Denver, like many cities, is experiencing homelessness issues as property values and rents rise pricing many out. To help combat the homelessness issue, Denver Mayor Hancock has asked eight council members to submit locations for spaces of about one quarter acre to accommodate 60 people each site for a homeless encampment. What does this mean for real estate values? Where will these camps be located? What is the real solution that politicians are not pursuing?
What is happening with homelessness?
Denver will soon host several designated campsites for people experiencing homelessness, marking a substantial shift in Mayor Michael Hancock’s approach and what advocates say is hopefully a catalyst for even more change.
“This is an emergency step that is necessary because of the ongoing pandemic,” Hancock said during a press conference. “The situation has deteriorated to the point where we must work and move to reduce risk now.”
At the same time, the city will work quickly to break up existing, unsanctioned camps, especially around Capitol Hill, almost certainly displacing more people than the new camps will be able to hold.
Why these 8 council members?
Eight members of the city council have continued to press the mayor for more immediate action on the homeless camps.
Mayor Hancock wrote those eight members Wednesday, asking them to each pick at least one spot in their district with enough room for up to 60 socially distant tents, restrooms, showers and a common area. He estimated that potential sites should have about 10,000 square feet.
“Nobody knows your Council district better than you,” Hancock wrote in the letter. I will be interested to see how these eight council members perform as I’m sure they will meet considerable resistance regardless of the sites they choose.
What better way to solve a problem than increase taxes?
I always find it ironic that many politicians solution to basically every problem is to increase taxes to help fund new initiatives. As these taxes continue to sky rocket in cities, the cost of living continues to rise displacing even more residents that will now need some form of assistance. In the case of homelessness in Denver, City Councilwoman Robin Kniech said she’ll introduce her proposal to permanently increase Denver’s sales tax in August. If approved by the council, the measure — which would charge customers an extra 2.5 cents for every $10 spent — would be set on the city’s November ballot.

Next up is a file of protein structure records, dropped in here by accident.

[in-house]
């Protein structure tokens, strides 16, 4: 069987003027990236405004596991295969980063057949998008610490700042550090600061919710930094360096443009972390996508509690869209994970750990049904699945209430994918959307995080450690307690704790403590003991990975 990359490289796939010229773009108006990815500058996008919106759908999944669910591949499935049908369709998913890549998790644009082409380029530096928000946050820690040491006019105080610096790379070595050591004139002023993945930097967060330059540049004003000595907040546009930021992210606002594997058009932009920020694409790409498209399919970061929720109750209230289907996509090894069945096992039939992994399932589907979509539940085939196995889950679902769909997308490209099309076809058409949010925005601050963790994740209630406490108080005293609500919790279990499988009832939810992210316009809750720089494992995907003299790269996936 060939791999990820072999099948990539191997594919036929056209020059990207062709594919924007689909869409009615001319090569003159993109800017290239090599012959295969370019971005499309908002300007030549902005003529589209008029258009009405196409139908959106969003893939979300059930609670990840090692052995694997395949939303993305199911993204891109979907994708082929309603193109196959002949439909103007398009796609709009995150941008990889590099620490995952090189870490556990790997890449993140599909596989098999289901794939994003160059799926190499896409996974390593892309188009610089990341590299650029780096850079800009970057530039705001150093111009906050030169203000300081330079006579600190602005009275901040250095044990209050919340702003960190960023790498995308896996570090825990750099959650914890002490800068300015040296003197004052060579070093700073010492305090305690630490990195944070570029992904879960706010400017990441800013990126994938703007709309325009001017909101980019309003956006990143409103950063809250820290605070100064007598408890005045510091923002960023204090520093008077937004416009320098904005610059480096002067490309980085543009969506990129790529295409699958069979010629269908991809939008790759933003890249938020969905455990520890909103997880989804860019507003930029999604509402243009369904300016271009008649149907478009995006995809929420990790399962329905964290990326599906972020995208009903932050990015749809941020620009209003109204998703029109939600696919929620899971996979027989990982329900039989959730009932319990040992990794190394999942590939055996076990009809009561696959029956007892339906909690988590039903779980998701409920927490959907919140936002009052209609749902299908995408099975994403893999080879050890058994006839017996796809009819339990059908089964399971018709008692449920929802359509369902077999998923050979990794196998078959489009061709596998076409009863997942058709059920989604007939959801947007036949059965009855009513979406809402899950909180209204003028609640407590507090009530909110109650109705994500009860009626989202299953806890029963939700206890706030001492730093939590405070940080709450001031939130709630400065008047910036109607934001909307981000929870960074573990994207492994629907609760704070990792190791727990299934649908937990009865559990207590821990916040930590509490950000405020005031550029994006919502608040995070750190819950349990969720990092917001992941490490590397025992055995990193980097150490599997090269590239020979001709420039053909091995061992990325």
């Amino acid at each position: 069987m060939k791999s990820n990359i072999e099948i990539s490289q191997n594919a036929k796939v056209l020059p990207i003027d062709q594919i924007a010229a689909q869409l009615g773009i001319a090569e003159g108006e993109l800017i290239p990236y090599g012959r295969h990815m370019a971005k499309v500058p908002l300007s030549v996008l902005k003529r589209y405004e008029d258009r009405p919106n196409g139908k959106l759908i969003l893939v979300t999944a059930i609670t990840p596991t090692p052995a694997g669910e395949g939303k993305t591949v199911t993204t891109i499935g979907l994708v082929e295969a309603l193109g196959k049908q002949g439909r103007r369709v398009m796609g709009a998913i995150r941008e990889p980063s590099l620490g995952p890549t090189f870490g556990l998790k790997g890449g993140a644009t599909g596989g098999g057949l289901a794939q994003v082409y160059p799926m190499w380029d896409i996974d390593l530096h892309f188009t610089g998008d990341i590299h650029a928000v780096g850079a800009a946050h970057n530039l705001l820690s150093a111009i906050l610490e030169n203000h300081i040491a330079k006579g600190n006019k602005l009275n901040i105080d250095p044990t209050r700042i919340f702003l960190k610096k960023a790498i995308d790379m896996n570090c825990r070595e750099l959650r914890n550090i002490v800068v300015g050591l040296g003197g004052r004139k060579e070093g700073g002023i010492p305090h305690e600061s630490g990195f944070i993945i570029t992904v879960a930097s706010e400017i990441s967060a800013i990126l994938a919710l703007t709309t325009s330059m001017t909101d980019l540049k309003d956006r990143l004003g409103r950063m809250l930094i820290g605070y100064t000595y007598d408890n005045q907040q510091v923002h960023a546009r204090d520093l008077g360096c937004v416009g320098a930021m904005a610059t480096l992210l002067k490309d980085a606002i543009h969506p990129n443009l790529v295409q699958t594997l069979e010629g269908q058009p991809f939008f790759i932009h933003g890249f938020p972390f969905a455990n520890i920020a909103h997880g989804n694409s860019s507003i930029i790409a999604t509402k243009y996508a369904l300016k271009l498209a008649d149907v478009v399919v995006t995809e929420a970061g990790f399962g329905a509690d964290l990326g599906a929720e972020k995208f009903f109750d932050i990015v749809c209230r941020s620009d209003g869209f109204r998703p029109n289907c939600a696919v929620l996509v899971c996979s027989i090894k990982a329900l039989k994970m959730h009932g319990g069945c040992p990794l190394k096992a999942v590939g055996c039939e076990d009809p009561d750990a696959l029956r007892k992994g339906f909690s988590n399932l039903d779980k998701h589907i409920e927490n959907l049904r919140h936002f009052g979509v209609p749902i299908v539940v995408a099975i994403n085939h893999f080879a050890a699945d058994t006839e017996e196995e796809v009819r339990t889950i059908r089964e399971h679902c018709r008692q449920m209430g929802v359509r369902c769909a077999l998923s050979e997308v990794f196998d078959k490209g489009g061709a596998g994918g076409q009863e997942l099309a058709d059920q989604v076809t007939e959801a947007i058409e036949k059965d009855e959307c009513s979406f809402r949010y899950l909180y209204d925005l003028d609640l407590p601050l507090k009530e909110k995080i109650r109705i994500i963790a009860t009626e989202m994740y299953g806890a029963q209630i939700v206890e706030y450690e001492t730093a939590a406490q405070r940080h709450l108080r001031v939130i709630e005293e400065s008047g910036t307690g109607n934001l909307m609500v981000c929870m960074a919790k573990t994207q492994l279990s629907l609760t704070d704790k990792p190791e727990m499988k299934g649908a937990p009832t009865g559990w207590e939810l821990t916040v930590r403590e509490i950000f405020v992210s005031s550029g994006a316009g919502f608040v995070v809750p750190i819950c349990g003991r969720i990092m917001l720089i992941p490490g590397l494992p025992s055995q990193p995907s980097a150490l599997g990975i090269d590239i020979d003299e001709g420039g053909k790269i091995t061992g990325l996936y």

Although sales tax revenue is currently down because of the pandemic, Kniech said during better years the increase could raise about $40 million a year for housing, 24-hour shelters and more.
Impact on real estate
How would you like to have bought a house to find out nearby is a homeless encampment of 60 plus people living nearby or send your kids to a school with a homeless camp next door? These encampments will no doubt decrease property values in close proximity to their locations. It is unclear whether this will be a long-term or short-term issue for the affected property owners as it is uncertain as to how long these camps will last.
Not in My Back Yard (NIMBY) will likely squelch the idea
Allot of ideas sound good on paper until it ends up in your back yard. Like many good ideas people are all for big changes to help people until it actually impacts them. I suspect the homeless camping idea will quickly wither as property owners, neighborhoods, schools, etc.. work relentlessly to ensure that the encampments do not impact them.
I always find it fascinating that politicians on both sides of the aisle are quick to point out various social issues and create an “easy solution” by throwing money at the problem as is the case with Denver’s homeless issue. Unfortunately, politicians rarely get to the root cause of the issue as that would be much more politically difficult.
In the case of Denver’s homelessness, the root cause of the issue is strict zoning which creates little room to build new inventory which in turn is leading to the sky-high prices of real estate in the city. On top of zoning, Denver’s solution to basically every social issue is to increase taxes, furthering the downward spiral for the most at risk with higher taxes. The homeless crisis in Denver will not be solved with more money without any fundamental changes to address the root cause of the issue, sky high costs of living due to higher taxes and housing prices.
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